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  19. This sounds like a very compelling read!! My iTouch should show up soon and I'm hoping to download an audio book here and there..this one will be on my list of ones to consider.

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  20. This book is on my wish list.

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  21. I watched a documentary on the "one child rule" in 2008, just before China hosted the Summer Olympics. It's so sad that in seeking a solution to the population problem they created an even bigger gender conundrum.

    Good to hear you enjoyed the audio version of The Red Thread. I'll look for this one for my MIL, thanks!

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  22. I've never understood the appeal of audiobooks but as I received this very'book' as a gift I think I'll give it a try and see if my opinion changes.

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  23. This sounds like a really excellent read. I know about the problems with female children in China, but haven't ever really read a book like this before. I am so glad you liked it, and I will be adding it to my list. Great review!!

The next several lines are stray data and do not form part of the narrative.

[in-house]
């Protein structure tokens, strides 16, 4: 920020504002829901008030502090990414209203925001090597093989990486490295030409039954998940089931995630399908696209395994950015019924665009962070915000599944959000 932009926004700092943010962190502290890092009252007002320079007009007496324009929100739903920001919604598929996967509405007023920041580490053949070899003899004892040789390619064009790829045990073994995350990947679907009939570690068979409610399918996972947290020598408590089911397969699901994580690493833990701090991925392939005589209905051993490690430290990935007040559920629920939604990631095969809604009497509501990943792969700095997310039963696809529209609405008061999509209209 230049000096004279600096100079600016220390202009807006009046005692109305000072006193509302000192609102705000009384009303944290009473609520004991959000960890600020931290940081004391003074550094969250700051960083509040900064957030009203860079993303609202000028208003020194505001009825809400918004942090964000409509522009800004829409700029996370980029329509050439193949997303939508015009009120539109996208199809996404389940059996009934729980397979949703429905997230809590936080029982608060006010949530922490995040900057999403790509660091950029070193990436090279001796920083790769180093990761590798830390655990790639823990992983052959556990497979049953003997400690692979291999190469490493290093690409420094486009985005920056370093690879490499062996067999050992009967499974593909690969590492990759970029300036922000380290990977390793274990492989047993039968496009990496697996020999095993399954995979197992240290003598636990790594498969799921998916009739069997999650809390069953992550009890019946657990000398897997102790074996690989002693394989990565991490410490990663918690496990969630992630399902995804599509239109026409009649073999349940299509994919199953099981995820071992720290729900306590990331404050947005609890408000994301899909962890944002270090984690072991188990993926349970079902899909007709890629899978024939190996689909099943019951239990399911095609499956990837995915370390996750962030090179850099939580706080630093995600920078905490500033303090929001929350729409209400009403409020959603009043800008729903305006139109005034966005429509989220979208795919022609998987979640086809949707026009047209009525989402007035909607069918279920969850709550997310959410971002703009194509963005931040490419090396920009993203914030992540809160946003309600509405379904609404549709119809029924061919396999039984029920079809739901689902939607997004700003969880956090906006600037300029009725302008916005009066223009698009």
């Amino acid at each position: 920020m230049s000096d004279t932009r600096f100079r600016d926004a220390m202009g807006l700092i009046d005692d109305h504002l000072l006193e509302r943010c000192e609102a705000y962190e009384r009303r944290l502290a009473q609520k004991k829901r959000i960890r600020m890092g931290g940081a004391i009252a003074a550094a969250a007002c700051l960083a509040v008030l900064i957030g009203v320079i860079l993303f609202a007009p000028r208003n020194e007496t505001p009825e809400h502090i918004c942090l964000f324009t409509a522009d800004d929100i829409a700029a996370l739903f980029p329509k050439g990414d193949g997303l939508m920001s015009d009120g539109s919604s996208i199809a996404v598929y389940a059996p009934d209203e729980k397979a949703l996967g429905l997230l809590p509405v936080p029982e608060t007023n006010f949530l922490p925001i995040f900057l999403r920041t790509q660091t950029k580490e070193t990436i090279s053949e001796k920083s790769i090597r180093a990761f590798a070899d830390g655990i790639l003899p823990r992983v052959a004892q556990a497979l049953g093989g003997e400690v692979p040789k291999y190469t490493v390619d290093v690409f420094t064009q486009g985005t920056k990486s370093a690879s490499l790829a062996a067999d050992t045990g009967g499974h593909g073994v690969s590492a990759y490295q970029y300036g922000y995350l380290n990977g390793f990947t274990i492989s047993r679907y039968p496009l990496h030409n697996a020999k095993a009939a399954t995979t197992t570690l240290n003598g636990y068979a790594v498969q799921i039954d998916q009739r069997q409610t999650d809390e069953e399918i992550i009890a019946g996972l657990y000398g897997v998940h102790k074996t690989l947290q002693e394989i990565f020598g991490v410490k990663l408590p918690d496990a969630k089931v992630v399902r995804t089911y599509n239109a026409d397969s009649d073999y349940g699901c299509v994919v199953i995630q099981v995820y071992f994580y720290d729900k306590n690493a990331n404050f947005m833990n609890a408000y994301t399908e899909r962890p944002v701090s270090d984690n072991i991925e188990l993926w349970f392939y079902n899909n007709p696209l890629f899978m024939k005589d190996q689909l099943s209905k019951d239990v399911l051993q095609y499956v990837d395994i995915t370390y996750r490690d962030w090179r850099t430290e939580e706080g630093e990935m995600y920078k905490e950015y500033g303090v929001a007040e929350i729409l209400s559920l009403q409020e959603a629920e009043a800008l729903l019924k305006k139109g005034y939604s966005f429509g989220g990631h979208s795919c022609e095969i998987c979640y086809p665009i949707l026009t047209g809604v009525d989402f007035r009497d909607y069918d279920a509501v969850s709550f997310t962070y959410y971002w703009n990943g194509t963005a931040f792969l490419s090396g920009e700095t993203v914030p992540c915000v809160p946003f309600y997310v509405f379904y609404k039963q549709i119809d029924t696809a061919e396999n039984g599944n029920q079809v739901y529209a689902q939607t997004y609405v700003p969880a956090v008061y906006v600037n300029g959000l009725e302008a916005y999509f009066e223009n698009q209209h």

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  24. Oh I hadn't heard of this but it sounds really good. Great review, Diane. Adding it to my list!

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  25. This sounds fascinating; I'll have to put it on my list.

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  26. I am so drawn to adoption stories and can't wait to read this one!

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  27. Thanks to the One Child Policy, the situation for women in China is dreadful. Especially for newborn baby girls. It is an issue that I feel was never discussed enough in my classes. I am definitely going to pick this one up in the future because it sounds like a really great story that addresses issues that people don't always want to see or talk about.

    Jennifer @ www.justicejennifer.com

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  28. Ooh, this sounds like it would be a great listen! I'll definitely have to see if my library system has it available. Thanks for the excellent review. ~karen

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  29. I think this book would appeal very much to me. I am Chinese although I have never step foot into China. I'll be on the lookout for it. Thanks for the review!